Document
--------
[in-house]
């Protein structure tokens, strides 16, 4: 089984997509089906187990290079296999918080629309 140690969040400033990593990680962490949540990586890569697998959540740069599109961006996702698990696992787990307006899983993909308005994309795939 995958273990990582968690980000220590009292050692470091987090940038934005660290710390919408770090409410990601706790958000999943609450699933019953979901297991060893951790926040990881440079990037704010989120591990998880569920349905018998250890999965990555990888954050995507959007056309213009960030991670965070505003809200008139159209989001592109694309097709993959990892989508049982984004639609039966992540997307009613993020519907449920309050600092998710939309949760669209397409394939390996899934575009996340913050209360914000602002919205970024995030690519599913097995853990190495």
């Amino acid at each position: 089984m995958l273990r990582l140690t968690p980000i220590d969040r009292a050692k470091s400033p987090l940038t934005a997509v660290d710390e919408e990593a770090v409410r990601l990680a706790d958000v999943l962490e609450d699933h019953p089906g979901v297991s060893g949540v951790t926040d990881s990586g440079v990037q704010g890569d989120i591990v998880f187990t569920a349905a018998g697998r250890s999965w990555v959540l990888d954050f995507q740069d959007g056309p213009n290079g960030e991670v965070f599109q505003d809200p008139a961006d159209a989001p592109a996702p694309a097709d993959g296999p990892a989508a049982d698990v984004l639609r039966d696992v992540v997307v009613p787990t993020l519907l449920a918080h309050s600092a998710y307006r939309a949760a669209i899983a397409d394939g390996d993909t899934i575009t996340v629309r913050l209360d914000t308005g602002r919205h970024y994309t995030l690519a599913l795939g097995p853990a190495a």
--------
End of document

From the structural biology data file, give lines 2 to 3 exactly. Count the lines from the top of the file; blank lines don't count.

């Protein structure tokens, strides 16, 4: 089984997509089906187990290079296999918080629309 140690969040400033990593990680962490949540990586890569697998959540740069599109961006996702698990696992787990307006899983993909308005994309795939 995958273990990582968690980000220590009292050692470091987090940038934005660290710390919408770090409410990601706790958000999943609450699933019953979901297991060893951790926040990881440079990037704010989120591990998880569920349905018998250890999965990555990888954050995507959007056309213009960030991670965070505003809200008139159209989001592109694309097709993959990892989508049982984004639609039966992540997307009613993020519907449920309050600092998710939309949760669209397409394939390996899934575009996340913050209360914000602002919205970024995030690519599913097995853990190495």
């Amino acid at each position: 089984m995958l273990r990582l140690t968690p980000i220590d969040r009292a050692k470091s400033p987090l940038t934005a997509v660290d710390e919408e990593a770090v409410r990601l990680a706790d958000v999943l962490e609450d699933h019953p089906g979901v297991s060893g949540v951790t926040d990881s990586g440079v990037q704010g890569d989120i591990v998880f187990t569920a349905a018998g697998r250890s999965w990555v959540l990888d954050f995507q740069d959007g056309p213009n290079g960030e991670v965070f599109q505003d809200p008139a961006d159209a989001p592109a996702p694309a097709d993959g296999p990892a989508a049982d698990v984004l639609r039966d696992v992540v997307v009613p787990t993020l519907l449920a918080h309050s600092a998710y307006r939309a949760a669209i899983a397409d394939g390996d993909t899934i575009t996340v629309r913050l209360d914000t308005g602002r919205h970024y994309t995030l690519a599913l795939g097995p853990a190495a």